76

I would like to run a command in Python Shell to execute a file with an argument.

For example: execfile("abc.py") but how to add 2 arguments?

2
  • How is the code in the file you want to execute retrieve the arguments?
    – martineau
    Apr 26, 2011 at 11:42
  • I know this is old question, but you could alternately probably pass values to run a py file in a file and just open it up and read in the values.
    – p wilson
    Apr 8, 2021 at 2:01

13 Answers 13

58

Actually, wouldn't we want to do this?

import sys
sys.argv = ['abc.py','arg1', 'arg2']
execfile('abc.py')
3
  • ...and then, it turns out, that python points to a different (2-vs-3) version of Python :)
    – mlvljr
    Dec 31, 2015 at 0:22
  • I have to downvote buggywhip's answer because he missed this subtlety.
    – philologon
    Feb 6, 2017 at 0:41
  • Even still this will fail if abc.py reads from sys import argv
    – Anti Earth
    May 30, 2017 at 5:58
57

try this:

import sys
sys.argv = ['arg1', 'arg2']
execfile('abc.py')

Note that when abc.py finishes, control will be returned to the calling program. Note too that abc.py can call quit() if indeed finished.

5
  • Nothing is being passed to abc.py as far as I can tell, nor can I see why it should.
    – geotheory
    Nov 25, 2014 at 15:39
  • 8
    When my 'abc.py' has argparse to parse input arguments, I got an error with this method: too few arguments. I ran python abc.py arg1 arg2 in terminal (this method works without an error) and then printed the content of sys.argv by printing and found that sys.argv contains the name 'abc.py' as the first element of the list. Actually, user2757262's code below with sys.argv = ['abc.py','arg1', 'arg2'] was the one that worked! Apr 8, 2015 at 3:41
  • 5
    The documentation also says, "argv[0] is the script name" . Apr 8, 2015 at 6:34
  • @AntiEarth: There being but one sys in a process, it will find what you put there. Apr 3, 2019 at 3:11
  • @KouichiC.Nakamura I see that execfile is removed from Python3. How can I use exec with arguments?
    – Bogota
    May 14, 2020 at 7:01
54

execfile runs a Python file, but by loading it, not as a script. You can only pass in variable bindings, not arguments.

If you want to run a program from within Python, use subprocess.call. E.g.

import subprocess
subprocess.call(['./abc.py', arg1, arg2])
4
  • 7
    The following format works for me: subprocess.call("python abc.py 'arg1'", shell=True)
    – geotheory
    Nov 25, 2014 at 15:46
  • 1
    @geotheory Sure that works, but it's less safe and it gets hairy when you want to pass strings with quotes in them to a subprocess.
    – Fred Foo
    Nov 26, 2014 at 15:53
  • 3
    Can you explain what do you mean with "loading it, not as a script"? What's the difference?
    – marco
    Dec 5, 2016 at 22:01
  • 1
    @marco: The idea is that a “script” would be a separate process with its own command line. execfile runs in the current process, so (if it’s relevant) uses the current command line. In that sense, you can’t use it without “passing” arguments! Apr 3, 2019 at 3:17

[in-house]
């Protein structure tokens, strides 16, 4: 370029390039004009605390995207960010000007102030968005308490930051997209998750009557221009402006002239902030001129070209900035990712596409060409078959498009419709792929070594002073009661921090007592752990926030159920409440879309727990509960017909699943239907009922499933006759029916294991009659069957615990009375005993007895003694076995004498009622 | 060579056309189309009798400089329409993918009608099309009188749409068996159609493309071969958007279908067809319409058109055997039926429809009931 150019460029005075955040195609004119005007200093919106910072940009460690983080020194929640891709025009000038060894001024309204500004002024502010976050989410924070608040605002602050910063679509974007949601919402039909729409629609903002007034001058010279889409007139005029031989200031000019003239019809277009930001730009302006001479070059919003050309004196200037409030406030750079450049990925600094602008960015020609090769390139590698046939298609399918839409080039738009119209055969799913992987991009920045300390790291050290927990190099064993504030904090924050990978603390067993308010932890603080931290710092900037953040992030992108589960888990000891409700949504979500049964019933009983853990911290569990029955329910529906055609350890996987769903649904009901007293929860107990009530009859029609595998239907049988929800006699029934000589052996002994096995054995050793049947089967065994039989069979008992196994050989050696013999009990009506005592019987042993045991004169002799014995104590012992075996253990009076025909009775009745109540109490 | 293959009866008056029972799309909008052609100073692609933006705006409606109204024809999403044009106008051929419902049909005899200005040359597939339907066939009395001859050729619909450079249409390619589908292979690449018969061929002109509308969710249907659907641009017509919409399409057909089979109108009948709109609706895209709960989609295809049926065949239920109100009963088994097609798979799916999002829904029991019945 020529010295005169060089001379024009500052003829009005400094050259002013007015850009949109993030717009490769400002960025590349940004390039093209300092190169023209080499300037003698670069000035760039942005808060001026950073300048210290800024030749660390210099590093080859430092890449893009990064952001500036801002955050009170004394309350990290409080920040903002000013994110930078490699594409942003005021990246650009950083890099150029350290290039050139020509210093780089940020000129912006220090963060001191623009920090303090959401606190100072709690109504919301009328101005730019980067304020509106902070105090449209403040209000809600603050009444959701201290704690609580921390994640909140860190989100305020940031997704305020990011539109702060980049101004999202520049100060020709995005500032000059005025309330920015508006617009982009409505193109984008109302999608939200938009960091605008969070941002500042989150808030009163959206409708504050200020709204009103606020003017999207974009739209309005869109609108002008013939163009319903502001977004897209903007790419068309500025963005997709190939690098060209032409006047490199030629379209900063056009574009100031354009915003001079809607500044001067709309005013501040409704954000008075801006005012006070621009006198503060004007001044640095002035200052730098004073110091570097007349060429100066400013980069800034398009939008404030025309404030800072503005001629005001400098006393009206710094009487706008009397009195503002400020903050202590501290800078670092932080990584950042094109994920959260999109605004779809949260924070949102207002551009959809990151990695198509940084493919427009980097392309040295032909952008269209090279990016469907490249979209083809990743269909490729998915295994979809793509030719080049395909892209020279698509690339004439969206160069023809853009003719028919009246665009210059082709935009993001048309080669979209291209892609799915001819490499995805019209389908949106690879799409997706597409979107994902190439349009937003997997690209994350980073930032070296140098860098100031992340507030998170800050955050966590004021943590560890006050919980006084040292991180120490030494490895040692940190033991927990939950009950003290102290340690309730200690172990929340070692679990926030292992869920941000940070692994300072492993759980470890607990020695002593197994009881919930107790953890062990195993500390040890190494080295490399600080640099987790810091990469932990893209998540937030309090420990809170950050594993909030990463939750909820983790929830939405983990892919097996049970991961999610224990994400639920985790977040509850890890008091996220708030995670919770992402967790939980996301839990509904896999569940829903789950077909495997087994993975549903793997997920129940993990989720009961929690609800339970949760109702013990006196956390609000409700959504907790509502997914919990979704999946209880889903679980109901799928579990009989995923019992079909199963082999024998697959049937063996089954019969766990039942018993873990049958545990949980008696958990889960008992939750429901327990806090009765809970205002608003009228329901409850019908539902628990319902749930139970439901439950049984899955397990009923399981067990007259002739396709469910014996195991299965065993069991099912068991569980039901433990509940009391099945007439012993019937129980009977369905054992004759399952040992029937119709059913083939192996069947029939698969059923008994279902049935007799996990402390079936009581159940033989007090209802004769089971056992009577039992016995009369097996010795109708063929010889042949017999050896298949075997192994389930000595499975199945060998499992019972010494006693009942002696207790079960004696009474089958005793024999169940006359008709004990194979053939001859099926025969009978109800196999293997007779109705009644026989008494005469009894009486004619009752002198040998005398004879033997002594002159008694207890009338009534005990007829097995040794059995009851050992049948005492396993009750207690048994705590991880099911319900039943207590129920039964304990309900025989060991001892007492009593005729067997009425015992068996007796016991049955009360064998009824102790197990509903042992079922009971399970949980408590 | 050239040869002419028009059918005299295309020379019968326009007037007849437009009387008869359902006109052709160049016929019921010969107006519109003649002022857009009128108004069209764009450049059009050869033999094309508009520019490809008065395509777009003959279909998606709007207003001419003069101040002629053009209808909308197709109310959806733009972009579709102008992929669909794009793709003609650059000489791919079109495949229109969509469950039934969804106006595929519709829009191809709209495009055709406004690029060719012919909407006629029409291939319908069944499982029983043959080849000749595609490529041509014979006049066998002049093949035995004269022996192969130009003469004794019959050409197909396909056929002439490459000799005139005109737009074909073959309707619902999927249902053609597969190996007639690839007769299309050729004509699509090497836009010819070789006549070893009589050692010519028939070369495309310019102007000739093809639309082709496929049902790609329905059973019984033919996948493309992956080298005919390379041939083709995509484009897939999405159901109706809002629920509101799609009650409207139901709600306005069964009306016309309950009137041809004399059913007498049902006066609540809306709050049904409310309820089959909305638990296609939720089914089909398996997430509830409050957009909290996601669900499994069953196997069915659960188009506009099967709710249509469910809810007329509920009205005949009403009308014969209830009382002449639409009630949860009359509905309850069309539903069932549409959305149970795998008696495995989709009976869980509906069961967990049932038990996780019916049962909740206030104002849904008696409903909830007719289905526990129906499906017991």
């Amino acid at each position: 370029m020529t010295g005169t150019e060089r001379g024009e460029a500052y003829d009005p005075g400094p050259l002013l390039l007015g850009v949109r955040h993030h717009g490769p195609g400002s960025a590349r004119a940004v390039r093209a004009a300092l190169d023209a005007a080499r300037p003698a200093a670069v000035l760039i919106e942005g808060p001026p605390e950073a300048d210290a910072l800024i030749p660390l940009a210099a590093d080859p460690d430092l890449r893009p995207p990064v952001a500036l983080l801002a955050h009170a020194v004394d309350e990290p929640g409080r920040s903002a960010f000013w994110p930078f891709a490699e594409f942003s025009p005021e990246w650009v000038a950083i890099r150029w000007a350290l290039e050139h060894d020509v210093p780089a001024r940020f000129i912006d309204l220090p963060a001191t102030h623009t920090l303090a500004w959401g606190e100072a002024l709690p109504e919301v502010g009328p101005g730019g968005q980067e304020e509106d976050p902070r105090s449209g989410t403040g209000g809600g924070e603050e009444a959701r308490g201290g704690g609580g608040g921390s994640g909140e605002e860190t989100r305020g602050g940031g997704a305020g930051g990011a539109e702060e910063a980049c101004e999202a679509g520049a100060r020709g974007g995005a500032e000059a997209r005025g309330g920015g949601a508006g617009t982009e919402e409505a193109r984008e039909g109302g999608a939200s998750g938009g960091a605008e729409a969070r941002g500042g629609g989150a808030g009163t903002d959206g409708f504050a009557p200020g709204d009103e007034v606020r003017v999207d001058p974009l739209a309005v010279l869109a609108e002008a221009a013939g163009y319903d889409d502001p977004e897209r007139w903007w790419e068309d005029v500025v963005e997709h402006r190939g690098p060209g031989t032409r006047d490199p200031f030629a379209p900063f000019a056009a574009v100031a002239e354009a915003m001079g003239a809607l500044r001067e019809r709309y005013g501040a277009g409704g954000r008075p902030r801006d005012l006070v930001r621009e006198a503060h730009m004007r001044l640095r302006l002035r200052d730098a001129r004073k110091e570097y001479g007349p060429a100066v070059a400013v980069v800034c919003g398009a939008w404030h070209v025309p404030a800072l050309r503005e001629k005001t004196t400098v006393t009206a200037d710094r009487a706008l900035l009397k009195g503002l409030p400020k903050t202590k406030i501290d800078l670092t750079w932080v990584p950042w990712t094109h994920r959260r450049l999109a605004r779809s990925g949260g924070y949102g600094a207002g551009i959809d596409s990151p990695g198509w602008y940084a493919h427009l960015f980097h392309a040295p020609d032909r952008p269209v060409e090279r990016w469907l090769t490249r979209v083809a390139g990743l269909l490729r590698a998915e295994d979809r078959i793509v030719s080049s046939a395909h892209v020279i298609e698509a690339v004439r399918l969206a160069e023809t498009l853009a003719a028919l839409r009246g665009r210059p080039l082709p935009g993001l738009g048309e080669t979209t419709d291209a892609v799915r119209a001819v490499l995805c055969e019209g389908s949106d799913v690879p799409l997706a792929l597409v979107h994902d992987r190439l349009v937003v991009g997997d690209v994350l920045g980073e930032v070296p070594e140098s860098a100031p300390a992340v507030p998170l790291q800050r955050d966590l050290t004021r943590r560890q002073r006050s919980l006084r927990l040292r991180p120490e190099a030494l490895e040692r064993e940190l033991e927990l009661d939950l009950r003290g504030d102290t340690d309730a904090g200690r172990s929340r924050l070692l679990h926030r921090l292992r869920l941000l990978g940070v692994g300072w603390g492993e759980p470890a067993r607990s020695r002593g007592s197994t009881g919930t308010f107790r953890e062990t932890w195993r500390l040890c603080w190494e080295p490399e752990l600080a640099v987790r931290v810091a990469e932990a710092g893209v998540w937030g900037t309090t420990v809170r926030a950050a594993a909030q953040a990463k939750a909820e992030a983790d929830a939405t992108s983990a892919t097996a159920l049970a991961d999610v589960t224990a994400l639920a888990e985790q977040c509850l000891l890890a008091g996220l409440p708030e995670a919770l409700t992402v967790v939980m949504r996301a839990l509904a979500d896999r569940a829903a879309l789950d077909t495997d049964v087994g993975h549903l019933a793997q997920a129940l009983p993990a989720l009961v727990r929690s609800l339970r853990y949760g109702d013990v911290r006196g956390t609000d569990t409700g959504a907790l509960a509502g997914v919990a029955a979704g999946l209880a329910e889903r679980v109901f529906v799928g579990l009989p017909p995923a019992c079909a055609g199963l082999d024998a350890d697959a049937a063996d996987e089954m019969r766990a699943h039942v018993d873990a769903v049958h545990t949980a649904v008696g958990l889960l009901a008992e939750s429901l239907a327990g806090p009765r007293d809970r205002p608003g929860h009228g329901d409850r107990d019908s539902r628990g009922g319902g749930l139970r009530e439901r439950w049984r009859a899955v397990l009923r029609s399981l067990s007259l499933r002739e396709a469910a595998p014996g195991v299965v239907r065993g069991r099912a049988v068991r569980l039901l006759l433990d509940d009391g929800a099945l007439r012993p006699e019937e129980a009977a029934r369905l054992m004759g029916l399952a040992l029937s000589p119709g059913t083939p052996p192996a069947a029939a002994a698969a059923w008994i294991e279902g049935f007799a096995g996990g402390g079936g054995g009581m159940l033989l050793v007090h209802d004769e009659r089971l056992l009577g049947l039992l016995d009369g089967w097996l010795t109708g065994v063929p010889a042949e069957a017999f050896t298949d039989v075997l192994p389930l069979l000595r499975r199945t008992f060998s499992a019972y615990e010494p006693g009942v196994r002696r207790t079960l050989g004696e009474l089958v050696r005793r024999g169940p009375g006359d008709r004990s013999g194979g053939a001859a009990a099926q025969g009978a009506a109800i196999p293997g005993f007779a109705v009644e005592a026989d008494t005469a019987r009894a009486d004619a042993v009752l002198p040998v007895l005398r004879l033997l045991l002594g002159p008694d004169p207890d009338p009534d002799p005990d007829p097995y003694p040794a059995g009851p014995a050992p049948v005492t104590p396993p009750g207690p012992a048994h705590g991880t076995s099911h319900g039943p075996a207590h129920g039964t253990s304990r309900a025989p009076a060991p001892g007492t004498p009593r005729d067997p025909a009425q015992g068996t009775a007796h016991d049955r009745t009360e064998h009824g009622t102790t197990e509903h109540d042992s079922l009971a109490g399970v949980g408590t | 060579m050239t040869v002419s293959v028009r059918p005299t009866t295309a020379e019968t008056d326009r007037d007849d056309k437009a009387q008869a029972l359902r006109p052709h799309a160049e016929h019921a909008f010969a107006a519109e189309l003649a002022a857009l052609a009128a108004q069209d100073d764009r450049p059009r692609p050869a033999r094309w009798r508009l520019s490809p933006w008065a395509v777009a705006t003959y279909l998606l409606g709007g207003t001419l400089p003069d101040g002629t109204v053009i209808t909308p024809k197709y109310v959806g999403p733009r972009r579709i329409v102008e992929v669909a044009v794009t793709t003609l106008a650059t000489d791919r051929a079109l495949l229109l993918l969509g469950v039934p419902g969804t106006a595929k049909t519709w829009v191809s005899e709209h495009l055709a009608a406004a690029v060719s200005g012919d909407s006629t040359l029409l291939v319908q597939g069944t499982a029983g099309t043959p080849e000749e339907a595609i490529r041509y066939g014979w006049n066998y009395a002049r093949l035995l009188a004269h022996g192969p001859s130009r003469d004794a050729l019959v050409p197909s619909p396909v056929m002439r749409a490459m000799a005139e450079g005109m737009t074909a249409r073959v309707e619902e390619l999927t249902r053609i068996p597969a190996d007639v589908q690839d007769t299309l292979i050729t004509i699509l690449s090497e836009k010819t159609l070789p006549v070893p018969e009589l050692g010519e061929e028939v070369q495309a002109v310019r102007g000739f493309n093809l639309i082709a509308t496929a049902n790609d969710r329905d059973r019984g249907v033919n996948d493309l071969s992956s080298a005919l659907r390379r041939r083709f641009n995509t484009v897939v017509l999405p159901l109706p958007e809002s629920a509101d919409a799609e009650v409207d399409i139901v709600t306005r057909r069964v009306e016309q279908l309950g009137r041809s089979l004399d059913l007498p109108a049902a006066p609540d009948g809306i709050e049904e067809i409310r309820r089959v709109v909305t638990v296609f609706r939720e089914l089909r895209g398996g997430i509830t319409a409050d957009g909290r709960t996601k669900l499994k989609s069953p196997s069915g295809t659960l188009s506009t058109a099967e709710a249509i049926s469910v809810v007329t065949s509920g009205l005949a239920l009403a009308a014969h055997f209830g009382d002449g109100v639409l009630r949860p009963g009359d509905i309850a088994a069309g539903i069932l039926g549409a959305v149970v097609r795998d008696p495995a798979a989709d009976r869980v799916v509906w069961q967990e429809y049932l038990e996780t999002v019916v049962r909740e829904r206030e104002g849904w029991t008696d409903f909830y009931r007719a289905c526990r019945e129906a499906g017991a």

29
import sys
import subprocess

subprocess.call([sys.executable, 'abc.py', 'argument1', 'argument2'])
13

For more interesting scenarios, you could also look at the runpy module. Since python 2.7, it has the run_path function. E.g:

import runpy
import sys

# argv[0] will be replaced by runpy
# You could also skip this if you get sys.argv populated
# via other means
sys.argv = ['', 'arg1' 'arg2']
runpy.run_path('./abc.py', run_name='__main__')
12

You're confusing loading a module into the current interpreter process and calling a Python script externally.

The former can be done by importing the file you're interested in. execfile is similar to importing but it simply evaluates the file rather than creates a module out of it. Similar to "sourcing" in a shell script.

The latter can be done using the subprocess module. You spawn off another instance of the interpreter and pass whatever parameters you want to that. This is similar to shelling out in a shell script using backticks.

0
5

You can't pass command line arguments with execfile(). Look at subprocess instead.

1
  • See @user2757262's answer above.
    – fatih_dur
    Oct 26, 2016 at 7:31
2

If you set PYTHONINSPECT in the python file you want to execute

[repl.py]

import os
import sys
from time import time 
os.environ['PYTHONINSPECT'] = 'True'
t=time()
argv=sys.argv[1:len(sys.argv)]

there is no need to use execfile, and you can directly run the file with arguments as usual in the shell:

python repl.py one two 3
>>> t
1513989378.880822
>>> argv
['one', 'two', '3']
1
  • 1
    This goes without saying for some users, but you can use the above approach on variables that were defined/used within functions by adding those variables to the global namespace inside the function. Jan 15, 2019 at 21:47
2

If you want to run the scripts in parallel and give them different arguments you can do like below.

import os
os.system("python script.py arg1 arg2 & python script.py arg11 arg22")
3
  • Please don’t recommend os.system—its legitimate use cases are very rare. Apr 3, 2019 at 3:13
  • Why is it illegitimate @DavisHerring? This comment isn't helpful to future readers who may want to know why Mehmet's solution is unsuitable.
    – Lou
    Oct 12, 2020 at 8:43
  • @Lou: That doesn't fit in a comment. I was surprised that I couldn't find one to link here, so I asked/answered my own. Oct 13, 2020 at 5:51
1

Besides subprocess.call, you can also use subprocess.Popen. Like the following

subprocess.Popen(['./script', arg1, arg2])

0

This works:

subprocess.call("python abc.py arg1 arg2", shell=True)
0
runfile('abc.py', ['arg1', 'arg2'])
0

This works for me :

import subprocess
subprocess.call(['python.exe', './abc.py', arg1, arg2])

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